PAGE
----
but the best solution there is mixing low-alcohol beer with O'Douls or
other commercial NA beer. I don't think that's an option on this one.
Any bright thoughts?
Ken Irwin firstname.lastname@example.org
Reference/Electronic Resources Librarian (937) 327-7594
Thomas Library, Wittenberg University
Subject: New Age of Mead (contains opinionizing that may not be suitable for sen
From: "Brian Lundeen" <email@example.com>
Date: Mon, 28 Aug 2000 10:18:47 -0500
> Both of you claim the support of science, yet your attitude,
> and your claim,
> is extremely unscientific. Science can neither prove nor
> disprove such
> things, and science certainly does not attempt to say "things
> that are
> unprovable do not exist." Just because metaphysical
> occurrences are "not
> reproducibly detectable by any know [sic] physical method" (btw, an
> inaccurate statement) does not mean they *must* not exist.
> The point is, I don't claim to "know" for sure, any more than
> you can claim
> for sure to "know" these things don't exist. We can certainly question such
> perhaps even go so far as to disagree with them. Can we
> please do it without
> the ridicule?
Your right, Joshua, we should be able to discuss this without ridicule and
I'm sorry my first posting was in that vein. These are obviously strong
personal experiences that you are feeling, and if they make your life
better, good for you.
However, as someone who holds a physics degree, and is an atheist and a
skeptic, I feel that I must comment on your views of science, which
unfortunately, I find all too common. Science is not defined by its body of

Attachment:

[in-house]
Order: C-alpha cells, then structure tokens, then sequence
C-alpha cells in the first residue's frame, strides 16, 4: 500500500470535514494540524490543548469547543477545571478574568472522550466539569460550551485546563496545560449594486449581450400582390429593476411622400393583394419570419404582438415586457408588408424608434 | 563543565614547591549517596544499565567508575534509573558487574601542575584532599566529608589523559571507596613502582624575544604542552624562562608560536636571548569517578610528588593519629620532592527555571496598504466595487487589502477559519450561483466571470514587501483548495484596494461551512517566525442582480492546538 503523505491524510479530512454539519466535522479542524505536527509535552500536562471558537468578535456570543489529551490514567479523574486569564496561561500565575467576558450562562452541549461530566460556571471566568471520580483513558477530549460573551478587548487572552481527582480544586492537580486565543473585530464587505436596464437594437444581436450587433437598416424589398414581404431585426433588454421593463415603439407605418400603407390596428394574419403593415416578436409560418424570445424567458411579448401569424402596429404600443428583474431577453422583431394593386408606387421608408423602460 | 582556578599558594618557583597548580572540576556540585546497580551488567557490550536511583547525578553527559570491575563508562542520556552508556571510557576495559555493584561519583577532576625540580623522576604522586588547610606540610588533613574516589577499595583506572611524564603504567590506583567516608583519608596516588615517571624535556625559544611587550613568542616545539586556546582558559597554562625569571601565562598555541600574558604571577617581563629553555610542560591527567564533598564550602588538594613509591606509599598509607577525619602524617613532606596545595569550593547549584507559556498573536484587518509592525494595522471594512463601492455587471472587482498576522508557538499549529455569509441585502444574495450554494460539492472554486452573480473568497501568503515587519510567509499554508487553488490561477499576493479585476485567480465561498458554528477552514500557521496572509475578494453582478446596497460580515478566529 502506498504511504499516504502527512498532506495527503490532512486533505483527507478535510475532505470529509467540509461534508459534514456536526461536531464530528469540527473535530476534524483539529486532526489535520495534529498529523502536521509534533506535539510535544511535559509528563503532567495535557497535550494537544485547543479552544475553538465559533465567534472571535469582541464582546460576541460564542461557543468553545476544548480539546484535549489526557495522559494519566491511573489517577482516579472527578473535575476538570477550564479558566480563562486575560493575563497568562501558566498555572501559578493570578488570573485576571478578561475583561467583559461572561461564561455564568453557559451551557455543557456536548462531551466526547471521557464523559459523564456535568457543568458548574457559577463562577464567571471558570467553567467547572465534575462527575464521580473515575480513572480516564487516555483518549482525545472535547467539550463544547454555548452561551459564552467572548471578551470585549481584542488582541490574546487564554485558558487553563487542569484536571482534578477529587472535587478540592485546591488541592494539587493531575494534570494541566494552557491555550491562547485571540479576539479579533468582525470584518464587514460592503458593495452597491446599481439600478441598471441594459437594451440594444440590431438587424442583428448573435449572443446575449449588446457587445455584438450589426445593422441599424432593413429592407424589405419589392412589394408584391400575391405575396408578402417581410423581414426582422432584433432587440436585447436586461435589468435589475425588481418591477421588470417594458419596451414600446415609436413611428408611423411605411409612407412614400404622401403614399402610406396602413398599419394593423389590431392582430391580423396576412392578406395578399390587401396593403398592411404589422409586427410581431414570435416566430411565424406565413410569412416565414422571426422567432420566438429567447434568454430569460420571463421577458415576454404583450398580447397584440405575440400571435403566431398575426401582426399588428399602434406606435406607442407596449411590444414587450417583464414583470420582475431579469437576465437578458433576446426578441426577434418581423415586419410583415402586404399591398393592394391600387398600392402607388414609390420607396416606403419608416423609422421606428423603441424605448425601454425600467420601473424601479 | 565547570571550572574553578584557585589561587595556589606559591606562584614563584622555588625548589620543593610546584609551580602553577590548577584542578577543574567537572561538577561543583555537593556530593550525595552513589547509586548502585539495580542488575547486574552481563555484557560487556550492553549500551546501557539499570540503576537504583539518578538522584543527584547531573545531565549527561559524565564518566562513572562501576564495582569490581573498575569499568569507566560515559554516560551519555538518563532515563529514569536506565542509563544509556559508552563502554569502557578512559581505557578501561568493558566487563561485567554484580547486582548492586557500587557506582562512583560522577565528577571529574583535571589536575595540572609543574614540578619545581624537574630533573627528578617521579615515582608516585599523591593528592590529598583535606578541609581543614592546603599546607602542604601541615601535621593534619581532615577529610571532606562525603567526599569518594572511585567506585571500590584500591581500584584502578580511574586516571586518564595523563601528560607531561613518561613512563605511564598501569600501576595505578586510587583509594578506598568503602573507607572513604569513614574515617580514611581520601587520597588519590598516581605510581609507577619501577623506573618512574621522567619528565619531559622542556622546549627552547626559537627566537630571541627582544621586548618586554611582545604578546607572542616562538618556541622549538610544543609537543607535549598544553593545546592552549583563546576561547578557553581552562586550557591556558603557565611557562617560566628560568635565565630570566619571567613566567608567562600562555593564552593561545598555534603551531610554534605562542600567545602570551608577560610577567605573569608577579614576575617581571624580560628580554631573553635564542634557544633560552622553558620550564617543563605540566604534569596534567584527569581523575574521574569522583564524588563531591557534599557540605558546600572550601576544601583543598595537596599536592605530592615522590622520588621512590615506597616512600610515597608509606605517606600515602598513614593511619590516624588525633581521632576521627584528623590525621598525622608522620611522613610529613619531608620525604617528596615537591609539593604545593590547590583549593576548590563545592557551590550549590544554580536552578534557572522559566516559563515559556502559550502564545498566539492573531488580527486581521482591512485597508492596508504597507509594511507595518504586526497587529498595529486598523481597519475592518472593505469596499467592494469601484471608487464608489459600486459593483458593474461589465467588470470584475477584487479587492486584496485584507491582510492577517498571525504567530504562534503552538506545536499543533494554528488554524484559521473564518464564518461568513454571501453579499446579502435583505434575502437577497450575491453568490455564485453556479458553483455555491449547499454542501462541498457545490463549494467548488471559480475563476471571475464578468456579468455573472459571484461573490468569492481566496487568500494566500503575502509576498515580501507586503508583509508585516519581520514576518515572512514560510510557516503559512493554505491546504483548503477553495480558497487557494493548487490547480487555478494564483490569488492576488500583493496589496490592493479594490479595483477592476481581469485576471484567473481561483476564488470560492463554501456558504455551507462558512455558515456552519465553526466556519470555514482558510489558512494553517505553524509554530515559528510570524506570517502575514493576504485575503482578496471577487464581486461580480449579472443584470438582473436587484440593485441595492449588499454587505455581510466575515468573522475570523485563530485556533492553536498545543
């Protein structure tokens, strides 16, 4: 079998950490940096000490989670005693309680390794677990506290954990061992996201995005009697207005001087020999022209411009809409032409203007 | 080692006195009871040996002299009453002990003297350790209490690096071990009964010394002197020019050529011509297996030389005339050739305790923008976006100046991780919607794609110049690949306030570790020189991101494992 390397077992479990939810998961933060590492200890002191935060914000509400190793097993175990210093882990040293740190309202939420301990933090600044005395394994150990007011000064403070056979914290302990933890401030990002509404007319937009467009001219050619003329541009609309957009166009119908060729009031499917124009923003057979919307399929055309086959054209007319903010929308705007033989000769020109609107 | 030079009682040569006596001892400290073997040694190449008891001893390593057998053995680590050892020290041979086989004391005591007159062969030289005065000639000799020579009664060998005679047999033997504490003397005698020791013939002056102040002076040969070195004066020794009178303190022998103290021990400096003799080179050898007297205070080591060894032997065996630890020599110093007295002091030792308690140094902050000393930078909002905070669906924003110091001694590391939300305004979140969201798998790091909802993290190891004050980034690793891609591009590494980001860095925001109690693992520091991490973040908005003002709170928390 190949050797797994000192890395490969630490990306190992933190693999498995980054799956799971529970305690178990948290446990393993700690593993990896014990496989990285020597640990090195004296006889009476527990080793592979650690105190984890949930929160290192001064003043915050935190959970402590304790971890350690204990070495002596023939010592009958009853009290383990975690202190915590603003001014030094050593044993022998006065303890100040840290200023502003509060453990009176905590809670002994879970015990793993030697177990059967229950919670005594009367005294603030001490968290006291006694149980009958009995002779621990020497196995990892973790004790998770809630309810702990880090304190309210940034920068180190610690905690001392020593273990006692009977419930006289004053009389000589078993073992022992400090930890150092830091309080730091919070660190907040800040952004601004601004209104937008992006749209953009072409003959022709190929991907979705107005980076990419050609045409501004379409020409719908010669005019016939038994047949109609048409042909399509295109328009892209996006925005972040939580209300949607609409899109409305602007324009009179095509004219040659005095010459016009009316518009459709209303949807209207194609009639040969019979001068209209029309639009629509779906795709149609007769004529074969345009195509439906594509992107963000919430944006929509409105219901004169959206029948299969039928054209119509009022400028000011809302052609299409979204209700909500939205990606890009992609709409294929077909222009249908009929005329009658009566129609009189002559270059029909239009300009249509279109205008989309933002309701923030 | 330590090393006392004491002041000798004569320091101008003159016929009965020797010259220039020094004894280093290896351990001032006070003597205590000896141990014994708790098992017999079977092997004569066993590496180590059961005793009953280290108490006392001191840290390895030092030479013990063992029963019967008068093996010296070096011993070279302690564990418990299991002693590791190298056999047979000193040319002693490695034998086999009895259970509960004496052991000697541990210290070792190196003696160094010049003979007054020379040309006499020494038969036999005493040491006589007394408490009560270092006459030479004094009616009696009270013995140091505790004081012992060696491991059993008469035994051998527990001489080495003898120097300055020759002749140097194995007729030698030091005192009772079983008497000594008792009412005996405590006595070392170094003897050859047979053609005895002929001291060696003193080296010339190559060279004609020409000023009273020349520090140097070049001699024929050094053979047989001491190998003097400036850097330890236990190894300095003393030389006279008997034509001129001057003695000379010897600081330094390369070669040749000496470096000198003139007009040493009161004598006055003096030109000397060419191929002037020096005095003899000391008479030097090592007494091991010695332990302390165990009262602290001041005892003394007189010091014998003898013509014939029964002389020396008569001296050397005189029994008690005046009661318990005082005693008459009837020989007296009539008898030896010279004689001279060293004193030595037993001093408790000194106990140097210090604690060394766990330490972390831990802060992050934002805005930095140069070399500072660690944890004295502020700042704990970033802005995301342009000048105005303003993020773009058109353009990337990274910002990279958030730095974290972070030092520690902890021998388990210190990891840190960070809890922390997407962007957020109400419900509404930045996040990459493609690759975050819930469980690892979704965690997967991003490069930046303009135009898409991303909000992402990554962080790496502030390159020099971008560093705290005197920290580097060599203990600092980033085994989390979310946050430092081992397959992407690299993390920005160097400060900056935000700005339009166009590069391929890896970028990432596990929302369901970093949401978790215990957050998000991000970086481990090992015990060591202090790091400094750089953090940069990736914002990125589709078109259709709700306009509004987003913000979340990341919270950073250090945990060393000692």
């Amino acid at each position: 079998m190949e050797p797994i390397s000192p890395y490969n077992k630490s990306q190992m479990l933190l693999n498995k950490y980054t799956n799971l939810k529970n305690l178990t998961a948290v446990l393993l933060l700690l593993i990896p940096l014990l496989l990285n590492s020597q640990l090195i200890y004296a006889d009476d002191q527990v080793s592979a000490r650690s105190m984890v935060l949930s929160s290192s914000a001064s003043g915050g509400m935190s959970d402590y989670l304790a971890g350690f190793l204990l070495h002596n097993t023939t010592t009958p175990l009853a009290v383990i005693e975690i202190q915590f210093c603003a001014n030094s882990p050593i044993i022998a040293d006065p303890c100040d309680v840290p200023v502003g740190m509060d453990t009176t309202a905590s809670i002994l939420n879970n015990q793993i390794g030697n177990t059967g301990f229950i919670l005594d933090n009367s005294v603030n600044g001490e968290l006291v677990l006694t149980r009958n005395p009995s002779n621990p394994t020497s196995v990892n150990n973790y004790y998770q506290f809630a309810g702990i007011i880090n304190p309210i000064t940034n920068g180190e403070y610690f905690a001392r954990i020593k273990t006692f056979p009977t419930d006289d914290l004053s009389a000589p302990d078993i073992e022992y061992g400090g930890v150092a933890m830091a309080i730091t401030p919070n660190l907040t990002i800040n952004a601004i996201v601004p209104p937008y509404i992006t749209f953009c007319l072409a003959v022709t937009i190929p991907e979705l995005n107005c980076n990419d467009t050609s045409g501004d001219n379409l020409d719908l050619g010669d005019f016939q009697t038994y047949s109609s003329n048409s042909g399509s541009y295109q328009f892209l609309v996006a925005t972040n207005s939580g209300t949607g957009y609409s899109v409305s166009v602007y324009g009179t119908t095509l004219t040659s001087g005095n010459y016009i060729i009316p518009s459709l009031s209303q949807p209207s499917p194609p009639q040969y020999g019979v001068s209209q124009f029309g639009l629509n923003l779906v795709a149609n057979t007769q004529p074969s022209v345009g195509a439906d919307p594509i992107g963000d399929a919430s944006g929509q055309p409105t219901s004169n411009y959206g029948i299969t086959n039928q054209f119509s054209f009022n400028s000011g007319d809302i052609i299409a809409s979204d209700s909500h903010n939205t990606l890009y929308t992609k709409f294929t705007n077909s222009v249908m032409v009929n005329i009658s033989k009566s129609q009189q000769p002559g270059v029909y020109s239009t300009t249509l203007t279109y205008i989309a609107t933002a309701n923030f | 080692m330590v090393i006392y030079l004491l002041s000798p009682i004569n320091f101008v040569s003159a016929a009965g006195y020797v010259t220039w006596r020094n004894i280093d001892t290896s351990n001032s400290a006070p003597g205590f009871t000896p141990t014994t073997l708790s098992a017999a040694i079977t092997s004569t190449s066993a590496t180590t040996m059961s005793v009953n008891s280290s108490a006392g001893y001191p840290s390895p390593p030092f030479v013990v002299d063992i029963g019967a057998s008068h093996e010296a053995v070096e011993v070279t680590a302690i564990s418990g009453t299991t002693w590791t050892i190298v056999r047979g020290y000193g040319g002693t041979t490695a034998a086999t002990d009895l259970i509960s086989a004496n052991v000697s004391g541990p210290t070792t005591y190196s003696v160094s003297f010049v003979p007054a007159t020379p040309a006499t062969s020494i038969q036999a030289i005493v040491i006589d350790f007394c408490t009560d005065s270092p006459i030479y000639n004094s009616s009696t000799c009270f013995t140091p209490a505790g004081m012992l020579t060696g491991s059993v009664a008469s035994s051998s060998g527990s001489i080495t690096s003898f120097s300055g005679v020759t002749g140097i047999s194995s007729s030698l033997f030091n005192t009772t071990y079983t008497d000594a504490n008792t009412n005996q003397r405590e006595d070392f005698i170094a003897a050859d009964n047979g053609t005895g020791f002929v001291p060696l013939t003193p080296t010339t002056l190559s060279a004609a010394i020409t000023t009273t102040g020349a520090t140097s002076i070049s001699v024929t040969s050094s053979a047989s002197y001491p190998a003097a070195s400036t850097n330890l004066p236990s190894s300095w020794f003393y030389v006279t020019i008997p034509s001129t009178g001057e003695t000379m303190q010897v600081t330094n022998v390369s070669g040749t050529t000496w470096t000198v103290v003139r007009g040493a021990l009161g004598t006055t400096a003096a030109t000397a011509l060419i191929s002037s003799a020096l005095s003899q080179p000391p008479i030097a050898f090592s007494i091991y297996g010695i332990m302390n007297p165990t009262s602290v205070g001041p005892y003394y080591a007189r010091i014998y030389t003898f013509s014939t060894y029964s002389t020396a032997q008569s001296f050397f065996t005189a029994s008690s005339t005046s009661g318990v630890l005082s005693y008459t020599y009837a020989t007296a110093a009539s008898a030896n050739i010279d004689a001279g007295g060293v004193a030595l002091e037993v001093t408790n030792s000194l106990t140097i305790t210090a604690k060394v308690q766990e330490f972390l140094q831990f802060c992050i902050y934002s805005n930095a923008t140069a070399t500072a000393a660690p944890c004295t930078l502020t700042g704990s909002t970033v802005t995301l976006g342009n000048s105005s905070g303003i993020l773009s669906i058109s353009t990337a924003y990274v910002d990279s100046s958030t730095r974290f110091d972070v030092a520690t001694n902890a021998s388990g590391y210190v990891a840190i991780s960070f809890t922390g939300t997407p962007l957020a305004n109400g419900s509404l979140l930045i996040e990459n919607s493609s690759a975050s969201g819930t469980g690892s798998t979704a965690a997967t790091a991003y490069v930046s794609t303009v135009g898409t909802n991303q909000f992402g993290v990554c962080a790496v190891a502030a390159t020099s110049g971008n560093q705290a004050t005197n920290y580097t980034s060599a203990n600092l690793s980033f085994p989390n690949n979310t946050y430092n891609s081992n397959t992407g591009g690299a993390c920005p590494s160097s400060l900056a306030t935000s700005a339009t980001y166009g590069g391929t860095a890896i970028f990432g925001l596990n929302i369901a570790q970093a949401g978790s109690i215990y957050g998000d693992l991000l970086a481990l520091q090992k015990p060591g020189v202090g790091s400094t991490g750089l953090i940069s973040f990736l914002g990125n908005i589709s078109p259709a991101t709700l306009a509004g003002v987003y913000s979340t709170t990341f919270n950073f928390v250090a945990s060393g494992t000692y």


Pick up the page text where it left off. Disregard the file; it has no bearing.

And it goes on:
knowledge, which of course is dynamic, but by its methodology. To start
with, science does not have to prove the negative, that is, that something
doesn't exist. That is a fundamental tenet. You must prove something DOES
exist, and you must do it through a rigorous methodology that will be
reproducible and withstand the scrutiny of others. Currently, science is
incapable of proving metaphysical phenomena, and in almost all instances,
can actively prove that there is nothing metaphysical happening. Maybe that
will someday change. But for now, it can't and any attempts to explain the
unexplained are pure guesswork. There is absolutely nothing to back them up.
It is human nature to try and explain things, and when science falls short,
we resort to make-believe. This is why we have gods, or in our predominantly
monotheistic cultures, God, by whatever name you wish to give It.
Invariably, you will then get people who claim to know the Will of God, and
that leads to dogma, and before you know it, people are killing each other.
Religion does a lot of people good, but it also does much harm, especially
when it interferes with the scientific process, and just makes a lot of
people undeservedly wealthy. New Age-ism may not have a God, per se, but it
falls into the same camp, and demonstrates a continuing weakness in us for
Now what does this all have to do with mead? Recently in the HBD there was a
big brew-ha-ha (snicker) about the perception that homebrewers are drunks. I
think there is a similar perception that mead is associated with the middle
ages, and that only new-age and SCA types would have any interest in it. It
does mead a great disservice. I would like to be able to go down to my wine
store and be able to peruse a fine selection of meads, melomels, metheglyns,
etc instead of having to grab a bottle of Chaucer's on those rare occasions
it's available. That won't happen until mead is somehow popularized and a
decent market for the product exists. Somebody should get out there and
start promoting it as the drink of the 21st century. Have some yuppie types
throwing their cell phones in the lake as they sip on a fine pyment. Give it
silly names like the Bee's Knees, if that will help. Just do something to